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People only just realising what the small studs on their jeans are for

Sep 23, 2023

Tailor Jacob Davis started adding rivets to the pockets of miners' trousers in 1872 - and they have been used on almost every pair of jeans ever since

They have become a staple in everybody's wardrobe - but not many people have stopped to question why they're covered in tiny bits of metal. When you look at your favourite pair of jeans, you will notice there are small studs stitched into them, covering most of the seams.

However, these studs, otherwise known as rivets, were not added for decorative purposes - they serve a much more important job than that. Wondering why they're on almost every pair of jeans, one Reddit user said: "These are on all jeans. Do they serve a purpose, practical or otherwise? If not, why are they there?"

Rivets are usually found on the front and back pockets on jeans and they're made by pressing or hammering a washer onto a metal stud through the denim. Their use on pockets dates back to 1872 when Jacob Davis, a tailor from Nevada, America, started adding them to the pockets of miners.

He had been buying fabric from Levi Strauss to create clothing when he discovered adding copper rivets helped to strengthen pockets when the miners were filling them with heavy tools. Wanting to share his discovery, David wrote a letter to Levi Strauss and went on to form a partnership with them.

He received a patent for an "improvement in fastening pocket openings". Since then, rivets have become a common feature on jeans, appearing in places where the most strain is put on the fabric to prevent seams from splitting.

Commenting on the revelation, one Reddit user said: "I was today years old." Another user joked: "Pretty sure their main purpose is scratching my cell phone."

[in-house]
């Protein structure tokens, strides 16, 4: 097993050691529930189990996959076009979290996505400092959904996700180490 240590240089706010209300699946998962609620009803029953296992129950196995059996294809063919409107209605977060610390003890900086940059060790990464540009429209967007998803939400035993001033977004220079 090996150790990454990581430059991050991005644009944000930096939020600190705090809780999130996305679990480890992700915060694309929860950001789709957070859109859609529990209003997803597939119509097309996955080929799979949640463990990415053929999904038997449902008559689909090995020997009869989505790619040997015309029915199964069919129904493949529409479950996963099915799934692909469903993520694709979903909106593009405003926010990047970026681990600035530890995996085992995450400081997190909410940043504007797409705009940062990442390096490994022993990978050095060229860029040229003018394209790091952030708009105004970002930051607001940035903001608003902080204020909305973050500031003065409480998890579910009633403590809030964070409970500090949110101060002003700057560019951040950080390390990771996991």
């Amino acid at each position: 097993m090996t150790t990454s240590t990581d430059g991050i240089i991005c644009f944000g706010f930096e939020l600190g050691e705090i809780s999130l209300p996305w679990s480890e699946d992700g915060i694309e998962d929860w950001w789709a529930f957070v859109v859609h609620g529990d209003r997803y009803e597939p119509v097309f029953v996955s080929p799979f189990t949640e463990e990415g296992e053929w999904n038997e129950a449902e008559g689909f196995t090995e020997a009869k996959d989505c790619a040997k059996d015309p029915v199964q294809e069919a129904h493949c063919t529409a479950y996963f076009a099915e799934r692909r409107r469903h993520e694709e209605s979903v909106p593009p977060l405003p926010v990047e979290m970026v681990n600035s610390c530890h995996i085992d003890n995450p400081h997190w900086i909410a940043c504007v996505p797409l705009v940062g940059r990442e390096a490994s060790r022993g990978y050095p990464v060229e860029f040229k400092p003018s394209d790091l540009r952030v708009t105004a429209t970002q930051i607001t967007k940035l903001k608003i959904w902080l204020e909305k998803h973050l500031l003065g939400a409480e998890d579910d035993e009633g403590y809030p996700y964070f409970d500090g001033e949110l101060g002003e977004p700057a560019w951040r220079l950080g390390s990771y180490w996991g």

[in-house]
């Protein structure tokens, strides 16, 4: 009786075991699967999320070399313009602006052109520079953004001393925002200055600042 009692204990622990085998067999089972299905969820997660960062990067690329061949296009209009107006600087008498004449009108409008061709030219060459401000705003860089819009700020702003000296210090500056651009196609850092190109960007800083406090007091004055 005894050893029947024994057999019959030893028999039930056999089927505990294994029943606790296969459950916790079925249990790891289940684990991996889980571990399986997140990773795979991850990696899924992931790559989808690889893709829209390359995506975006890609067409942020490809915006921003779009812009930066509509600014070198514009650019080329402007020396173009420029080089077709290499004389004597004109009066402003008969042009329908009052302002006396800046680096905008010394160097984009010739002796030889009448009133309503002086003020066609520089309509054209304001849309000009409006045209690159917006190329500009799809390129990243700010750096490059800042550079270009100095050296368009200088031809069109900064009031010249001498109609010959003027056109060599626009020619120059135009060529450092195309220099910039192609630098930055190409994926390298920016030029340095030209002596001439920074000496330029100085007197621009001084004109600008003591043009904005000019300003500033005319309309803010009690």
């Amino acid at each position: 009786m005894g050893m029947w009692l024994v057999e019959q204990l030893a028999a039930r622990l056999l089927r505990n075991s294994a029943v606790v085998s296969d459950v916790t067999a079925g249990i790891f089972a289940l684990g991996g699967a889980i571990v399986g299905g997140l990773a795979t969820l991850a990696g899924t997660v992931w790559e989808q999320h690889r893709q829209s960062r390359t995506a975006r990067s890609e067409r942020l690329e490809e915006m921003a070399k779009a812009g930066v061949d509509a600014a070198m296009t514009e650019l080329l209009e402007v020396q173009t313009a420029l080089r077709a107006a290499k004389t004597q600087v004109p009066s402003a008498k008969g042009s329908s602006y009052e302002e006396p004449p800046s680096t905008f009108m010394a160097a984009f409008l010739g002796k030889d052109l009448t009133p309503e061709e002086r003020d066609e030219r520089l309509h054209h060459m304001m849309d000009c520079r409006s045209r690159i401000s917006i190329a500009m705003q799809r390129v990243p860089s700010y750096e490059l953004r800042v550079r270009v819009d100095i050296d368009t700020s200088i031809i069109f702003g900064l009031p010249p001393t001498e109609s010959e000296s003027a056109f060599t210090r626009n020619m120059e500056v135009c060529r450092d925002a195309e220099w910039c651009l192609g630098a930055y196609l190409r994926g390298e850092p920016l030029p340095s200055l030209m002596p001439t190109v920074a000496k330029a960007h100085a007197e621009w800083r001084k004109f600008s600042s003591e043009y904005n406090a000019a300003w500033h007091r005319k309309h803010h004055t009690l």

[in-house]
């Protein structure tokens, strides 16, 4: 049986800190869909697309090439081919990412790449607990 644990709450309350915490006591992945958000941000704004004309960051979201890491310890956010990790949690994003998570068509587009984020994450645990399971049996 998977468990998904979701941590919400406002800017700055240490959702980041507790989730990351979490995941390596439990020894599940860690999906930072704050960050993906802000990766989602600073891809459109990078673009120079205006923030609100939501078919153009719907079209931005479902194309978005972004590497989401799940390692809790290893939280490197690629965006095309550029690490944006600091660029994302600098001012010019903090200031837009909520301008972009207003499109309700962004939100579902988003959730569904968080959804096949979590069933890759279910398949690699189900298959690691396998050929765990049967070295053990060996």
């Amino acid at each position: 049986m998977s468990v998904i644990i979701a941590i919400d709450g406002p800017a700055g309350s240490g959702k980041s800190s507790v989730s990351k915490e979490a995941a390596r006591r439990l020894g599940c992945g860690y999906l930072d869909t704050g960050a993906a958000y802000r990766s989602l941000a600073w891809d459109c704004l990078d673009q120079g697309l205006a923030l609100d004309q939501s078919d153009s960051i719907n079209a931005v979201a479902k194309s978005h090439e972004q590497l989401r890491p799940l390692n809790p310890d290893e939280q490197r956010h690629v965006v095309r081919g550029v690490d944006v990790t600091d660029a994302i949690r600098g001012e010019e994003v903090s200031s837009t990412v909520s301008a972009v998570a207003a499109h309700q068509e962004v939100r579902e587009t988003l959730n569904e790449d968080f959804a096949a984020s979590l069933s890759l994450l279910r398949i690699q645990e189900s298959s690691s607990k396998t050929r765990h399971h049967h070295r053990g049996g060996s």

But this isn't the only time Levi made moves in jean development as they have been credited for creating the small, tight pockets on jeans. In the late 19th century, the pocket was stitched into Levi's 'waist overall jeans' and was made just big enough to store a pocket watch inside.

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The design was patented by Strauss and J.W Davis in May 1873 as an 'Improvement in Fastening Pocket Openings'. Tacey Panek, Levi Strauss & Co's historian, told Insider "The oldest pair of waist overalls in the Levi Strauss & Co. Archives (from 1879) includes the watch pocket.

"Our 19th century overalls had a single back pocket on the right side of the pant beneath the leather patch." But as people are now more likely to use a smart watch than a pocket watch, it may seem a bit pointless still having it there

However, it came in useful during the Second World War. Panek added: "One interesting fact about the watch pocket is that during WWII the two corner rivets were removed as a way to conserve metal for the war effort.

"The rivets returned to the watch pocket after the war. It was riveted in the top two corners and included our recognisable arch design, called the Arcuate, stitched with a single needle sewing machine.

"The watch pocket was an original element of our blue jeans, like the rivets on our pockets, button fly, arched back pocket stitching and leather patch. To preserve the integrity of the early design, Levi Strauss & Co. maintains the watch pocket."

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